NFL Commissioner Roger Goodell sent a memo to the league's 32 teams Thursday stating an inability to field a competitive roster for a scheduled game during the 2021 season because of a COVID-19 outbreak among unvaccinated players or staff members will be deemed "conduct detrimental" to the NFL.
Tom Pelissero of NFL Network provided a copy of the memo, which notes the league isn't planning to add a 19th week to its regular-season schedule, so any team unable to complete 17 games within the allotted time period because of an internal COVID-19 outbreak will be "credited with a loss":
Tom Pelissero @TomPelissero
Here’s more from today’s memo, which also says the team responsible for a canceled game because of an outbreak among unvaccinated players/staff will be responsible for financial losses and subject to potential discipline from the commissioner. Wow. <a href="https://t.co/Q86a2WcG1K">pic.twitter.com/Q86a2WcG1K</a>
There will also be potential financial penalties for game postponements or cancellations because of a coronavirus outbreak among unvaccinated members of a franchise.
The team responsible will be forced to cover "all additional expenses" incurred by the opposing team and be required to pay "any shortfall" between expected and actual payment from the visiting team share (VTS) pool, which is related to ticket revenue.
Goodell also "retains the authority to impose additional sanctions" if a review of the situation determines the outbreak was the result of a "failure by club personnel to follow applicable protocols."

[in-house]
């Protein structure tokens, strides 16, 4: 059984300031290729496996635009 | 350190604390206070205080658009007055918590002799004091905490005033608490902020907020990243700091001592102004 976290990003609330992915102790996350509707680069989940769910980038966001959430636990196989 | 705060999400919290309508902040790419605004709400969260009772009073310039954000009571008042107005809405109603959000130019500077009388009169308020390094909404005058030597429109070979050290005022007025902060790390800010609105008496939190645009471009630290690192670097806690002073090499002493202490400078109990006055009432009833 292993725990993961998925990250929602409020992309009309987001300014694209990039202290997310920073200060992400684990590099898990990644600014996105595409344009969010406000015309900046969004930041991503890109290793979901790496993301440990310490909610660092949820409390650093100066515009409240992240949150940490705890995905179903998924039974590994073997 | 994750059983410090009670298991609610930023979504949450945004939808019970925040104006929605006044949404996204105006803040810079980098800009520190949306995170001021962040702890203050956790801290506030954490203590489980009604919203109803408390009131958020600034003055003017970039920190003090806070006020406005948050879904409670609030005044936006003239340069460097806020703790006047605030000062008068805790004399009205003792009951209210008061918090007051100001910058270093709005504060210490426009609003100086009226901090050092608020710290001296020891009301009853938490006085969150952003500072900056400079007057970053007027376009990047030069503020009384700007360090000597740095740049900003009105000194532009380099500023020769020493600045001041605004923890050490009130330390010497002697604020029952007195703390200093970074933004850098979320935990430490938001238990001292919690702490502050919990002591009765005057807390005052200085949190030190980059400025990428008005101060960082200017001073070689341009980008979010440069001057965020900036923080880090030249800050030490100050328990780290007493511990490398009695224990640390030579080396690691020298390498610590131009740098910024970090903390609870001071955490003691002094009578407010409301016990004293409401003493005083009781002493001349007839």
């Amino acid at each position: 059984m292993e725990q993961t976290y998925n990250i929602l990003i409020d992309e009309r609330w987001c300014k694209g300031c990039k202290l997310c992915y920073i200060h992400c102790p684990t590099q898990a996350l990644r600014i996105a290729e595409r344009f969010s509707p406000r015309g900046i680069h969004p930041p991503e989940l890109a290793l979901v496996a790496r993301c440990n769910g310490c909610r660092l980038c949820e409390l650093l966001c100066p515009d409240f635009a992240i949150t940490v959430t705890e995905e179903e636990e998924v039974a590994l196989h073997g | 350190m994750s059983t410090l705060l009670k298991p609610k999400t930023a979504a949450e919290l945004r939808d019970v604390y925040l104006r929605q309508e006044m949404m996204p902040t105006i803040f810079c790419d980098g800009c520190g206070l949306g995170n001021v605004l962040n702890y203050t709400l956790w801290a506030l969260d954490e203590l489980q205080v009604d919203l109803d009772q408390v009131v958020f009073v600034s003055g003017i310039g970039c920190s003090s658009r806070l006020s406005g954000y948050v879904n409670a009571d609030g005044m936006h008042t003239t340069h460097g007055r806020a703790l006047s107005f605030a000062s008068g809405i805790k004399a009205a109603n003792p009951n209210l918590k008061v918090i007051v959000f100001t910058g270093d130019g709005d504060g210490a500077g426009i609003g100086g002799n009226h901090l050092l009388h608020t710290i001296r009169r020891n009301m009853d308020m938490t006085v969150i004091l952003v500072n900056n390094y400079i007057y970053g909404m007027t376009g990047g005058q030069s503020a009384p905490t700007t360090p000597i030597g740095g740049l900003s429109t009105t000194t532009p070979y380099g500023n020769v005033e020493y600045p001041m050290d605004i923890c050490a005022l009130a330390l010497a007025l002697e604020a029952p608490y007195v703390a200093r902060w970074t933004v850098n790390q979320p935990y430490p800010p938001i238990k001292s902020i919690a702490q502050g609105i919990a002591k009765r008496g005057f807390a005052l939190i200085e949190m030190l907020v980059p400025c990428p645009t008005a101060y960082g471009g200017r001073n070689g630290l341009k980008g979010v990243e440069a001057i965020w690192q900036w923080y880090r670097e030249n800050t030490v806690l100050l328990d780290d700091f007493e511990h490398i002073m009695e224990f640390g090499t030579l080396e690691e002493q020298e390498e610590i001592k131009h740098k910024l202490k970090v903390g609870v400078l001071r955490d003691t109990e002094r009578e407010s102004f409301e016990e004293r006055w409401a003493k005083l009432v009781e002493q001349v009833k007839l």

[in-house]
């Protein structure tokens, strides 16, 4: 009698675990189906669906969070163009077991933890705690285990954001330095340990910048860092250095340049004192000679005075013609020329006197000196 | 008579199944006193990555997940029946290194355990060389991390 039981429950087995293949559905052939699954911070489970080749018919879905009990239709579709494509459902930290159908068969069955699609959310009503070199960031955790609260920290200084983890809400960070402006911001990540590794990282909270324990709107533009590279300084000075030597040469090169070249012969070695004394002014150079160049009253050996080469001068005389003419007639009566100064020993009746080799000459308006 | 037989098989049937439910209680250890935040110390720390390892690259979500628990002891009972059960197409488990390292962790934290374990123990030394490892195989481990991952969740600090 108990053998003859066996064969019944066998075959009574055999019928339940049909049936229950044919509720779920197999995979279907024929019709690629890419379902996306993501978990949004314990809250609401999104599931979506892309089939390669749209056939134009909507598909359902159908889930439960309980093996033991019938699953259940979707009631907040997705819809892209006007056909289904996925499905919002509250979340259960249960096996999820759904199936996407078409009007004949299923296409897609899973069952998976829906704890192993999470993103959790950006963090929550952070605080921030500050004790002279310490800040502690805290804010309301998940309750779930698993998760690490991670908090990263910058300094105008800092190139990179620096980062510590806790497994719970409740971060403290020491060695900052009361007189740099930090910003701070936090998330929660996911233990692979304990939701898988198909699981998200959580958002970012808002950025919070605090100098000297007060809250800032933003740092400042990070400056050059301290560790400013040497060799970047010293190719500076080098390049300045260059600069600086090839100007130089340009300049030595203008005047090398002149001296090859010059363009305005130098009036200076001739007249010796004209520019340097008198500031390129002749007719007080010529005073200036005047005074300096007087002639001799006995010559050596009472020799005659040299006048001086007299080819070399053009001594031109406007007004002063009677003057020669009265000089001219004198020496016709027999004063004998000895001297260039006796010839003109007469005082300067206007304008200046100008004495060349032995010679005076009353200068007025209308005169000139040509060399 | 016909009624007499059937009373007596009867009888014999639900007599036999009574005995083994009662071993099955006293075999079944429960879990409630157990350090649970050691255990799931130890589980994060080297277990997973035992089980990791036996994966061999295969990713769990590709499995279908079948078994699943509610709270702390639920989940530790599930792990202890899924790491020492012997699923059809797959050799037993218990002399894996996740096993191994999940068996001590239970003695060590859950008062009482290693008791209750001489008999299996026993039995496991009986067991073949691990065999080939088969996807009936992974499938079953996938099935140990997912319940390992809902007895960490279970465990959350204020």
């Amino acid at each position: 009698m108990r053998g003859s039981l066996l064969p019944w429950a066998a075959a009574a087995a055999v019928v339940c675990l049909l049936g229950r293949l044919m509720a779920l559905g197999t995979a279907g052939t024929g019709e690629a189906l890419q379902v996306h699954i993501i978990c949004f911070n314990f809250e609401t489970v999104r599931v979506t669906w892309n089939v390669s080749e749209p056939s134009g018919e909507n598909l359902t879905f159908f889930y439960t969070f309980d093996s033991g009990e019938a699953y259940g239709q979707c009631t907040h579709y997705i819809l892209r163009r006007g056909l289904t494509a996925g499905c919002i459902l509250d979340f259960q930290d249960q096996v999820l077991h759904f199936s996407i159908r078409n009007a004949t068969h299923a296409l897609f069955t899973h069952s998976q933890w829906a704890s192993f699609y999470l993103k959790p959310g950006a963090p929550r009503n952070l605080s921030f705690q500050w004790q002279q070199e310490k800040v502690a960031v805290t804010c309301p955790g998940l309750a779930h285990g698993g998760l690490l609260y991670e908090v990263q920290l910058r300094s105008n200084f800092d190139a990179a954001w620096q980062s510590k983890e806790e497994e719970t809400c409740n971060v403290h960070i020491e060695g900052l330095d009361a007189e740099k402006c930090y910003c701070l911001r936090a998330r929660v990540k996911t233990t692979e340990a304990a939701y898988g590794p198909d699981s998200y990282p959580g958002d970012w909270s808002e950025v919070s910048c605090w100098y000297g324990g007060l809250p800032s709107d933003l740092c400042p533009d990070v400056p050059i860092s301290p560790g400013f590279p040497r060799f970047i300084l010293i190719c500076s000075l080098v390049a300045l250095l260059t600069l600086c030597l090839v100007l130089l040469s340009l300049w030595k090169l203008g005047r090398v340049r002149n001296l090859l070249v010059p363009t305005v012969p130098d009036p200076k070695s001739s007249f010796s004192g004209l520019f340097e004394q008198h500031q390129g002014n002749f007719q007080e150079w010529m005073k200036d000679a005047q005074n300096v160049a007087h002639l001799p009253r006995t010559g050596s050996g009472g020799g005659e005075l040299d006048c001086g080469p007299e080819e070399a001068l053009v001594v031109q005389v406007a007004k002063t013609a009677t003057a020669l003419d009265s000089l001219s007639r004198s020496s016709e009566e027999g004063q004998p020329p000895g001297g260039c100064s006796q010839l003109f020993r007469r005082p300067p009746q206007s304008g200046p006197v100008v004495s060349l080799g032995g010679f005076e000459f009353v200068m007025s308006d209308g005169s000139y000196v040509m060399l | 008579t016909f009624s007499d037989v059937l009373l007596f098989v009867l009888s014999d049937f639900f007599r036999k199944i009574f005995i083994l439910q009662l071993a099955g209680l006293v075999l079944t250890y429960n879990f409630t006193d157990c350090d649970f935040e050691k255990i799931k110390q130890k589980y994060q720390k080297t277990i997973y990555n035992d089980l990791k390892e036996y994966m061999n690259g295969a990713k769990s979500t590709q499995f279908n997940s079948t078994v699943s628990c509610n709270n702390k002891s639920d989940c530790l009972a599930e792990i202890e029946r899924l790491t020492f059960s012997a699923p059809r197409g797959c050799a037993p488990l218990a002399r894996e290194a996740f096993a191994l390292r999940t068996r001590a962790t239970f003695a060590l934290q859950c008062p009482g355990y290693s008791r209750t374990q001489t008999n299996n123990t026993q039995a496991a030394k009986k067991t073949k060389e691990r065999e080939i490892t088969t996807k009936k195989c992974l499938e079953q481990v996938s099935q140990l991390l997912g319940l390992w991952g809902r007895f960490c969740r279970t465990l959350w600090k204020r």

The NFL committed to pay up to $400,000 in COVID-19 testing fees for each team, which equates to $12.8 million. The league can revoke reimbursement of those costs if a team doesn't remain in "full compliance" with the league's guidelines and protocols.
"As we learned last year, we can play a full season if we maintain a firm commitment to adhering to our health and safety protocols, and to making needed adjustments in response to changing conditions," Goodell wrote in the memo.
From the players' perspective, the memo notes any game that is canceled will result in neither roster receiving its weekly salary.
Goodell's memo stops short of making COVID-19 vaccination a requirement to play during the 2021 season, but it takes a strong stance in favor of it:
"We know that vaccines are safe and effective, and are the best step anyone can take to be safe from the coronavirus. The vaccines continue to provide strong immunity against variants of the coronavirus, including the Delta variant. Even with recent increases, new cases remain far below the peak levels of earlier this year. Both the CDC and major hospital systems throughout the country have reported 97 percent or more of the new cases and virtually all hospitalizations are seen in unvaccinated individuals. While there have been 'breakthrough' infections—cases where a vaccinated individual has been infected—those cases tend to be mild and people recover from the infection relatively quickly."
In June, the NFL eased restrictions for vaccinated players, including the need for daily testing, masks and social distancing. Those rules remain in place for unvaccinated players. The memo notes that vaccinated players who test positive and are asymptomatic only need two negative tests 24 hours apart to return to the field, while unvaccinated players will still be required to isolate for 10 days if they test positive.
NFL training camps opened Tuesday as rookies started reporting to their teams, and full practices are slated to begin in the coming days once veterans report. The preseason schedule gets underway Aug. 5 with the Hall of Fame Game between the Dallas Cowboys and Pittsburgh Steelers.
The regular season starts Sept. 9 when the Cowboys visit the reigning Super Bowl champion Tampa Bay Buccaneers.